WUMB's live performances in the early years were in our program "Circles In The Stream". . . a place in our busy lives where we could all meet and share a few calm moments of inspiration and celebration away from the hectic flow of our busy lives. Many up-and-coming writers and musicians shared their musical visions with us, and we all watched with joy as many of these artists went on to become important creative forces over the subsequent years. Richard Reinhert was the host in those days, and Richard had a way of making the microphones seem to disappear, allowing the artists to be in a quiet place from which they felt comfortable to share some of their innermost thoughts and motivations.
When Tracy Chapman walked through our doors on Friday afternoon, November 15, 1985, and Richard began the interview, it became clear that something very special was happening on the other side of the studio glass. Tracy had never recorded an album, or done a radio interview before, but was still composed, confident and comfortable.
WUMB used lots of reel-to-reel recording tape in those days to capture moments such as these for posterity. We couldn't afford to buy new tape, so these recordings were made on second-hand tape, donated by such organizations as the Woods Hole Oceanographic Institute and local commercial broadcasters. Now, more than 25 years later, the less-than-perfect recording quality gives these performances a filtered-through-stained-glass effect. You can imagine that, before being erased to record Tracy's visit, this tape may have contained whale song or dolphin speech!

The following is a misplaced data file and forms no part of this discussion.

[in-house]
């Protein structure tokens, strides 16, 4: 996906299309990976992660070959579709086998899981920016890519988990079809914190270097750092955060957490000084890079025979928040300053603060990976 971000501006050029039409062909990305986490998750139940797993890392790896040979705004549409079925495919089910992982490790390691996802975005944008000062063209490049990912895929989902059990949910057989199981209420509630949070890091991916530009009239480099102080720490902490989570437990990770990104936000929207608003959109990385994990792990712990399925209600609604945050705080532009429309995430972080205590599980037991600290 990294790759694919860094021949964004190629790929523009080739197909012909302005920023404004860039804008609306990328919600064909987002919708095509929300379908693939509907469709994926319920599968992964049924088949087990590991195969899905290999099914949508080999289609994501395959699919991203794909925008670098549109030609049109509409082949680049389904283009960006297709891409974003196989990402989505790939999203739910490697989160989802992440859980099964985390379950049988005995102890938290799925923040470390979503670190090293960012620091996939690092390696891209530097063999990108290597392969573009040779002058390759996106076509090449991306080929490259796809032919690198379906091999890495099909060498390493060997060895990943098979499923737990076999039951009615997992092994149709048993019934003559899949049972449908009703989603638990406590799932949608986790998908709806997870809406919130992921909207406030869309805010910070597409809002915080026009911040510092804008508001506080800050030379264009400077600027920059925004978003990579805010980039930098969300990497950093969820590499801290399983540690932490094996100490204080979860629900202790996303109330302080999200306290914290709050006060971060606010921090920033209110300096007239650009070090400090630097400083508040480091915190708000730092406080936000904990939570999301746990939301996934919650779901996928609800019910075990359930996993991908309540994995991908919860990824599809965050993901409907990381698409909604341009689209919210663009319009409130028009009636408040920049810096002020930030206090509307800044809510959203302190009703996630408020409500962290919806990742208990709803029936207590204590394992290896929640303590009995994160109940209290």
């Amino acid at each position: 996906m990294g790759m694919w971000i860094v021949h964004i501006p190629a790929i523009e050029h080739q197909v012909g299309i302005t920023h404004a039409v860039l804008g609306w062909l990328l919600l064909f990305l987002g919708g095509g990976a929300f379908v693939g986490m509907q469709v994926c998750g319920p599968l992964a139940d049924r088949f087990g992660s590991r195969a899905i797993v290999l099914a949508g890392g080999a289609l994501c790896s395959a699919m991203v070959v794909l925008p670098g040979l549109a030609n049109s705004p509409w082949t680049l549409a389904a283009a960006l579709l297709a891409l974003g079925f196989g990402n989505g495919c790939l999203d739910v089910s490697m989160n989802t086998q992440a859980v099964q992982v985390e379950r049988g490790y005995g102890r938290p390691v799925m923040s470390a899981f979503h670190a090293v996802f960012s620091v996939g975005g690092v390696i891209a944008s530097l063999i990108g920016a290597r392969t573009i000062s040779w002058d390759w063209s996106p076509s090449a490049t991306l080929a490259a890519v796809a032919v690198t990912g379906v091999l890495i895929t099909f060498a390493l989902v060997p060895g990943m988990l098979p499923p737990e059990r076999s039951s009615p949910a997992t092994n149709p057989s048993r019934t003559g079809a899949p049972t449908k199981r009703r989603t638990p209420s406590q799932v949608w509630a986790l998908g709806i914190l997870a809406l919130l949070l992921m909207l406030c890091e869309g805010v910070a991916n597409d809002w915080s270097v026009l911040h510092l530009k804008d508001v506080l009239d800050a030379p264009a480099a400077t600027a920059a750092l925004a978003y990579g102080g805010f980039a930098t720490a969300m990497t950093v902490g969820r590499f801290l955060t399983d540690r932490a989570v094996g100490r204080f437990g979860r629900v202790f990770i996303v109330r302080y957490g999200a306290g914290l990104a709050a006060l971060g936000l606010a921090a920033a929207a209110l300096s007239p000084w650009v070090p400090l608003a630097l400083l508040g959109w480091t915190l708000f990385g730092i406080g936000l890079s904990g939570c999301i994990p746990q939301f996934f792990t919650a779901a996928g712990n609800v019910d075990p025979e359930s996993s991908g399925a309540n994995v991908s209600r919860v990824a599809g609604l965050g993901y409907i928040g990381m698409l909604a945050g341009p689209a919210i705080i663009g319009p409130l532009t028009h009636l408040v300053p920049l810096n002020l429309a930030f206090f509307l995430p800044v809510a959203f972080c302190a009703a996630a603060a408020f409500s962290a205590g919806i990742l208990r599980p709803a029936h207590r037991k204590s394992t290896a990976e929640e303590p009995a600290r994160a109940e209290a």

In the entire three-part series, the segment you're currently listening to being Part One, Tracy reminisces about her childhood, her early days developing her unique guitar styles and writing songs, life at Tufts University, and her experiences busking in the underground "T" stations and on the streets of Cambridge. Tracy shares here concerns about apartheid in South Africa and describes her involvements with other young people doing what they could to promote change, and brings it all to life in performances of her wide-ranging, insightful lyrics.
Our very deepest gratitude to several folks at NPR for their assistance in helping to obtain permission to allow access to this incredible piece of history, especially Rishi Hingoraney and Jessica Schreibstein. Also to WUMB staff members Pat Monteith, Grady Moates and Rob Landry. We especially thank Lee Phillips and most especially...Tracy Chapman for allowing us to share this precious recording with you.
This interview is for personal entertainment and education only and is not to be transferred or shared. The rights to all material included in this interview are held by Tracy Chapman and/or WUMB Radio/UMass Boston.
You may jump directly to Part Two here.